Take the 2-minute tour ×
Mathematics Stack Exchange is a question and answer site for people studying math at any level and professionals in related fields. It's 100% free, no registration required.

I am a CSer and I am reading the HoTT book and found that doing math with computer is fascinating.

I found that constructive math compared with classical math is beautiful because:

  • type theoretic foundation is far more beautiful that set theoretic foundation
  • proof relevant math
  • machined checked proof

but one thing that bugged me is that some classical structures is so complicated in constructive math, and "classically equivalent notions bifurcate", for example

  • we have two kinds of real number and
  • we have 3 kinds of compactness (HoTT p.391)

Is this means that constructiveness brings us more insight into math, or just it's inability without the law of exclude in the middle? Can we have machine-checked proof in classical mathematics?

share|improve this question
    
The bifurcation/trifurcation/$\infty$-furcation is not a bug, it's a feature. You get more precise results! You do care in real life whether your reals are computable to precision $n$ in $O(n)$, or in $O(n^2)$, or in some Ackermann time, or never. (That said, I wish the bifurcation of constructive mathematics itself into constructive and univalent wouldn't exist...) –  darij grinberg Dec 22 '13 at 16:58
    
May I suggest an edit? After "I found that constructive math compared with classical math is beautiful" just write "for a variety of reasons" and skip the dot points. In my opinion, they merely distract from the actual question. Also, I would change the title to: Constructive mathematics and the "bifurcation" of classically equivalent notions. Or something along those lines. –  goblin Dec 22 '13 at 16:58
    
There's a recent blog post by Andrej Bauer which addresses your issues too: math.andrej.com/2014/01/13/… –  Egbert Jan 18 at 13:33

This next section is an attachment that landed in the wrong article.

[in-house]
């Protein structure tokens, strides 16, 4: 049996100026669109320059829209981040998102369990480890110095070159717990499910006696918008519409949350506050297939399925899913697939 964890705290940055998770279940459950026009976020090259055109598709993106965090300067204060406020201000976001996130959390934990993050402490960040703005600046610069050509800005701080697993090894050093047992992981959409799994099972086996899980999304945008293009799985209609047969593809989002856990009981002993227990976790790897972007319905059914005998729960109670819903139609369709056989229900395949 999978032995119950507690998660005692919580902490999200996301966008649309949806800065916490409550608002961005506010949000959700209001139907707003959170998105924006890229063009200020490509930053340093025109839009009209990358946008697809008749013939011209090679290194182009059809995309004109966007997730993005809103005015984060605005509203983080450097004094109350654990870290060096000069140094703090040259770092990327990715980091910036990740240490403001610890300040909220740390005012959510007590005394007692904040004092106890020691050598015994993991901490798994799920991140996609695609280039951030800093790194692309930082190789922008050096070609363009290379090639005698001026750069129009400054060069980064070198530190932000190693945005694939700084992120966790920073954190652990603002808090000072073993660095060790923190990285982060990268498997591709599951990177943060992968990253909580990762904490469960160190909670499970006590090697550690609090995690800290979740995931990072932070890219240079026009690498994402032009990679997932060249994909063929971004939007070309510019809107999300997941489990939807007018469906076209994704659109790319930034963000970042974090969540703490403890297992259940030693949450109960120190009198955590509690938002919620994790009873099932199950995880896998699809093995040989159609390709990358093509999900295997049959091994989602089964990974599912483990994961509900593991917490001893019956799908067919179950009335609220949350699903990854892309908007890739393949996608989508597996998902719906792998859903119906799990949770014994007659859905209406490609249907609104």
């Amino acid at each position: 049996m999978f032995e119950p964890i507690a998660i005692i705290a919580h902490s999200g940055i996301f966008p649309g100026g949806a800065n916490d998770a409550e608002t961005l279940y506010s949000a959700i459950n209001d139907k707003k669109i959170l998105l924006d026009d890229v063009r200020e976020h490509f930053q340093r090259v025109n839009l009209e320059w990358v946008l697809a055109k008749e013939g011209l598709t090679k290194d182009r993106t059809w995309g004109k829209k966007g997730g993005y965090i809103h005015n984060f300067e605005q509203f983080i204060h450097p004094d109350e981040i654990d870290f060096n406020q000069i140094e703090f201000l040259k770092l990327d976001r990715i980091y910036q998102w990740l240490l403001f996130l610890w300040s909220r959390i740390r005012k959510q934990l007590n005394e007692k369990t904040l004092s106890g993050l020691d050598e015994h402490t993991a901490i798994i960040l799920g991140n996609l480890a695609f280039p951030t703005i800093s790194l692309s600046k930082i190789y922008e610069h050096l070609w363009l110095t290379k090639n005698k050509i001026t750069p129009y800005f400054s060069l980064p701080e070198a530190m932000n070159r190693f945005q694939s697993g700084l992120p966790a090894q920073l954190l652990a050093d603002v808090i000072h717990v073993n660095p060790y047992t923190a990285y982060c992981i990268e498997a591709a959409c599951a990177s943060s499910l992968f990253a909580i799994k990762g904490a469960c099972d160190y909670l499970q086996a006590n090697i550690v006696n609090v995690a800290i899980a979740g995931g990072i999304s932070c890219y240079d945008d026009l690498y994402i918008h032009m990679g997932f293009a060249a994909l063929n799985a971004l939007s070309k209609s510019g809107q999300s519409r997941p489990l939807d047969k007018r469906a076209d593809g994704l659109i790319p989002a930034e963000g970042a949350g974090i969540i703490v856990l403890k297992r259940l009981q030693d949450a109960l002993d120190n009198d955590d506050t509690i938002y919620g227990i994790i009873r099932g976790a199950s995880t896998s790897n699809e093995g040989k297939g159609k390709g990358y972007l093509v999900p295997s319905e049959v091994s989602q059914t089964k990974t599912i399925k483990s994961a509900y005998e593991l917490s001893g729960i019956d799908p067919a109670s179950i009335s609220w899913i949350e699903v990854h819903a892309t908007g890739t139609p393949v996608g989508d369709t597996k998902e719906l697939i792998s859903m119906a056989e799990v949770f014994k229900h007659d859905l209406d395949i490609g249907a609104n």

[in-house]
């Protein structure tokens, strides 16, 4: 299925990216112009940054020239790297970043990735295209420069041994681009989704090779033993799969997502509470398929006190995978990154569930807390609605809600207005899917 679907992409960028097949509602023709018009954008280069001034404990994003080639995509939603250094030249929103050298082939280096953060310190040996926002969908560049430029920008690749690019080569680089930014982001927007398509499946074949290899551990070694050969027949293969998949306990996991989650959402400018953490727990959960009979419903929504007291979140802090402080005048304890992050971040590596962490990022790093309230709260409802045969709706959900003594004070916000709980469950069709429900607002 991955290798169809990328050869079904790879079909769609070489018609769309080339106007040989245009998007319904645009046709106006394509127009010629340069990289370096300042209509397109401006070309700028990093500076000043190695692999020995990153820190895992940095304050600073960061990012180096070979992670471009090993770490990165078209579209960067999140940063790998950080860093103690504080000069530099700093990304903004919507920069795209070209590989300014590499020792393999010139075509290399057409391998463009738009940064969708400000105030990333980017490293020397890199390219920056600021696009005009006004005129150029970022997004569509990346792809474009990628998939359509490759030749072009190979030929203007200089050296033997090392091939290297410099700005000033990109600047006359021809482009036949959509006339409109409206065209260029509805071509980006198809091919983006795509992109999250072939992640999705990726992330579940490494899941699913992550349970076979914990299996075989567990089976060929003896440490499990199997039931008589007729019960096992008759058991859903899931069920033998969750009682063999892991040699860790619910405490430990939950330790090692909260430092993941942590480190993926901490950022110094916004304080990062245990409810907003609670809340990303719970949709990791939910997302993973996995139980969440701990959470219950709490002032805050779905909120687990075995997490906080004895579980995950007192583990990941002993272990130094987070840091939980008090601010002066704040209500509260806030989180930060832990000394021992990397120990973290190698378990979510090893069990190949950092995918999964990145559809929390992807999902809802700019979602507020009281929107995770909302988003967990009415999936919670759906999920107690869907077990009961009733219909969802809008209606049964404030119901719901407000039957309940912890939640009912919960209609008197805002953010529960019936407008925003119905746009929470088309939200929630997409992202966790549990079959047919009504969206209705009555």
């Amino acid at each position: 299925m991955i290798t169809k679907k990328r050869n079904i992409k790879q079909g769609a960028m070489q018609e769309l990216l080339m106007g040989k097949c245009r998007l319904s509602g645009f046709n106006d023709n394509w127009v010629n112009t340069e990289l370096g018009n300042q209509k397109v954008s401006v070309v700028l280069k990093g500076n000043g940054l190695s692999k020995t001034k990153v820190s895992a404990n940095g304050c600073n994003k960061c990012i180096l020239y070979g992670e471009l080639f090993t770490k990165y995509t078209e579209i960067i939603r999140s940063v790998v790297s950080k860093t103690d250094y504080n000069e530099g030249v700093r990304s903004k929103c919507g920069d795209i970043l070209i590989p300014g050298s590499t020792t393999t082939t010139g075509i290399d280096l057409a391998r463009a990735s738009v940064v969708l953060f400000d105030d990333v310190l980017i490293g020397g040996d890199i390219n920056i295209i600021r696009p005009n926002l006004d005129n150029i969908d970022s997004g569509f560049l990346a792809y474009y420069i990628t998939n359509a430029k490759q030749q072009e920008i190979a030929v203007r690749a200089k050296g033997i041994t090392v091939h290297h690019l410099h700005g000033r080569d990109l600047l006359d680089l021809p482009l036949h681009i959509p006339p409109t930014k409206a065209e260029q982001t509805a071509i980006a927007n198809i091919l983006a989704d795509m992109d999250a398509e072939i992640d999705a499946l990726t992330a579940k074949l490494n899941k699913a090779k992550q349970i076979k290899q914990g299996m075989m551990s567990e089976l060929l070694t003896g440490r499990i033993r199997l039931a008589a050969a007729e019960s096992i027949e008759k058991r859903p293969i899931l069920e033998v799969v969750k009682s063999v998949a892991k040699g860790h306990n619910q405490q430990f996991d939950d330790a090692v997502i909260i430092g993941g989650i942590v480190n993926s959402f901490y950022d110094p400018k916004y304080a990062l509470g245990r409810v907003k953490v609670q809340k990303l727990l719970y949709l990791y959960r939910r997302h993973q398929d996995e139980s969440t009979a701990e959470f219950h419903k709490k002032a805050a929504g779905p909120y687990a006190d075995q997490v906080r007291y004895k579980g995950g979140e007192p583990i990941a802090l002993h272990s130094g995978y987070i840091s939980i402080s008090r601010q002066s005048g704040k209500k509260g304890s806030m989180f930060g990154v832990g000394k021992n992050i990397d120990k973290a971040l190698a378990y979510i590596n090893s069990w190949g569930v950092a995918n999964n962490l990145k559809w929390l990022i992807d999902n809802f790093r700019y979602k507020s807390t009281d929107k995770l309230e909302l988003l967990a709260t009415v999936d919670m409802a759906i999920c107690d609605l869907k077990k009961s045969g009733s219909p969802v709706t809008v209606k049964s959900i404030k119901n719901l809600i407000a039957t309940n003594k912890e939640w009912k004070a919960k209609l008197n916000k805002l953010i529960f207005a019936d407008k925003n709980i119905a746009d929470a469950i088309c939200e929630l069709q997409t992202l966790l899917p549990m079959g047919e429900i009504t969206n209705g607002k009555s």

@Egbert Thanks! I have already read this post, and there are still many mysteries about hott for me. Maybe it is just too hard for an ordinary programmer like me. Nonetheless I will try to understand the book because the idea is really fascinating –  Minghao Liu Jan 18 at 17:27
    
Don't hesitate to ask more questions. That's what the site is for :) –  Egbert Jan 18 at 17:54
add comment

1 Answer 1

up vote 1 down vote accepted

An important aspect of the Univalent Foundations is that it is compatible with classical mathematics. In fact, Voevodsky's simplicial set model of Martin-Lof type theory with the univalence axiom models the law of excluded middle too. So if you insist on doing things classically in Homotopy Type Theory, you may do so to your hearts content. You will only loose a bit of generality, i.e. your constructions will not work in every model of the type theory but only in the classical ones. But the computer assisted theorem proving won't be lost by just assuming LEM. However, when you have a computer proof that involves the axiom of choice of the law of excluded middle and you try to execute your proof (as if it were a program) the computer will get stuck on the instances where you have applied AC or LEM.

As for the various notions of real numbers or compactness, consider it a richness or a deficiency. It depends on your purposes, which you haven't explained.

share|improve this answer
    
Thanks for the reply!! I recently have read more about hott and have other questions. If univalence axiom has no computational meaning now, how could it possible to do hott with computer like in Coq? –  Minghao Liu Jan 17 at 17:19
    
The cubical sets model, which addresses computational aspects of the univalence axiom, has recently been announced on the homotopytypetheory mailing list. Currently, Coq can't compute with univalence, but that might soon change :) How it is possible to do HoTT in Coq? The same way anything is done in Coq: see github.com/HoTT/HoTT –  Egbert Jan 17 at 18:08
add comment

Your Answer

 
discard

By posting your answer, you agree to the privacy policy and terms of service.

Not the answer you're looking for? Browse other questions tagged or ask your own question.